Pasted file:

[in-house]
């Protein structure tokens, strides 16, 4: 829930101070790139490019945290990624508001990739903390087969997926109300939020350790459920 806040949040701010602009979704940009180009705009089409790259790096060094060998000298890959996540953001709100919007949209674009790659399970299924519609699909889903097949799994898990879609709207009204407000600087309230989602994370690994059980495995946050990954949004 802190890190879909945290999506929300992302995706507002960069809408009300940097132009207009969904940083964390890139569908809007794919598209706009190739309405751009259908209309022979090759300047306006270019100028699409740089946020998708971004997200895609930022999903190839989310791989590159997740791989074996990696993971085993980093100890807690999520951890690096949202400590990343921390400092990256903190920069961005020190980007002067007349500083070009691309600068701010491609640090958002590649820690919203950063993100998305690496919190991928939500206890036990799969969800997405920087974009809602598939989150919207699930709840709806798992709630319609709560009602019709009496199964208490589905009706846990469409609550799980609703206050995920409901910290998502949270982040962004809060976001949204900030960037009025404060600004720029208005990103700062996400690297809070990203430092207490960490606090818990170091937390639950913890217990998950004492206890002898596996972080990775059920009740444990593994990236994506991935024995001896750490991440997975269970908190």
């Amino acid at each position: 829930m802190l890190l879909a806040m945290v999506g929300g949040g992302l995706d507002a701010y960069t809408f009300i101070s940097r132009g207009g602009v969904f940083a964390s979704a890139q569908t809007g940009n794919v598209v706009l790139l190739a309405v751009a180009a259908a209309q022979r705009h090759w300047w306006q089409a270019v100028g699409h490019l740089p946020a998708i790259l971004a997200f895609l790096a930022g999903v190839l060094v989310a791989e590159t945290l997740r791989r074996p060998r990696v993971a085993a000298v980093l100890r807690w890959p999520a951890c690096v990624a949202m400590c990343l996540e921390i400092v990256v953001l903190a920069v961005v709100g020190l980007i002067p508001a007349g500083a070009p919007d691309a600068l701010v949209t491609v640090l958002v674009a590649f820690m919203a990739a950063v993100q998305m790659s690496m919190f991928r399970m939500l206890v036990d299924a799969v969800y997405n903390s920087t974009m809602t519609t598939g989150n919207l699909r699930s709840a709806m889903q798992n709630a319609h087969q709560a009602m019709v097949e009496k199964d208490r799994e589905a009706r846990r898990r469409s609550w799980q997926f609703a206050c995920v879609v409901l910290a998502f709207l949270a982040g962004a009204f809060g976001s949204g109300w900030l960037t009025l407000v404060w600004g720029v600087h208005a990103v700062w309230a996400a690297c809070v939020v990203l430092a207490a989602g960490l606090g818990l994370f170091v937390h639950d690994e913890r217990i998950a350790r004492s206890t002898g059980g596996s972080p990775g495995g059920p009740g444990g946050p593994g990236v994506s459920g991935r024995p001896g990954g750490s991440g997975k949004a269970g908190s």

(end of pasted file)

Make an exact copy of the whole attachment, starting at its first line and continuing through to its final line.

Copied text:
[in-house]
């Protein structure tokens, strides 16, 4: 829930101070790139490019945290990624508001990739903390087969997926109300939020350790459920 806040949040701010602009979704940009180009705009089409790259790096060094060998000298890959996540953001709100919007949209674009790659399970299924519609699909889903097949799994898990879609709207009204407000600087309230989602994370690994059980495995946050990954949004 802190890190879909945290999506929300992302995706507002960069809408009300940097132009207009969904940083964390890139569908809007794919598209706009190739309405751009259908209309022979090759300047306006270019100028699409740089946020998708971004997200895609930022999903190839989310791989590159997740791989074996990696993971085993980093100890807690999520951890690096949202400590990343921390400092990256903190920069961005020190980007002067007349500083070009691309600068701010491609640090958002590649820690919203950063993100998305690496919190991928939500206890036990799969969800997405920087974009809602598939989150919207699930709840709806798992709630319609709560009602019709009496199964208490589905009706846990469409609550799980609703206050995920409901910290998502949270982040962004809060976001949204900030960037009025404060600004720029208005990103700062996400690297809070990203430092207490960490606090818990170091937390639950913890217990998950004492206890002898596996972080990775059920009740444990593994990236994506991935024995001896750490991440997975269970908190």
């Amino acid at each position: 829930m802190l890190l879909a806040m945290v999506g929300g949040g992302l995706d507002a701010y960069t809408f009300i101070s940097r132009g207009g602009v969904f940083a964390s979704a890139q569908t809007g940009n794919v598209v706009l790139l190739a309405v751009a180009a259908a209309q022979r705009h090759w300047w306006q089409a270019v100028g699409h490019l740089p946020a998708i790259l971004a997200f895609l790096a930022g999903v190839l060094v989310a791989e590159t945290l997740r791989r074996p060998r990696v993971a085993a000298v980093l100890r807690w890959p999520a951890c690096v990624a949202m400590c990343l996540e921390i400092v990256v953001l903190a920069v961005v709100g020190l980007i002067p508001a007349g500083a070009p919007d691309a600068l701010v949209t491609v640090l958002v674009a590649f820690m919203a990739a950063v993100q998305m790659s690496m919190f991928r399970m939500l206890v036990d299924a799969v969800y997405n903390s920087t974009m809602t519609t598939g989150n919207l699909r699930s709840a709806m889903q798992n709630a319609h087969q709560a009602m019709v097949e009496k199964d208490r799994e589905a009706r846990r898990r469409s609550w799980q997926f609703a206050c995920v879609v409901l910290a998502f709207l949270a982040g962004a009204f809060g976001s949204g109300w900030l960037t009025l407000v404060w600004g720029v600087h208005a990103v700062w309230a996400a690297c809070v939020v990203l430092a207490a989602g960490l606090g818990l994370f170091v937390h639950d690994e913890r217990i998950a350790r004492s206890t002898g059980g596996s972080p990775g495995g059920p009740g444990g946050p593994g990236v994506s459920g991935r024995p001896g990954g750490s991440g997975k949004a269970g908190s």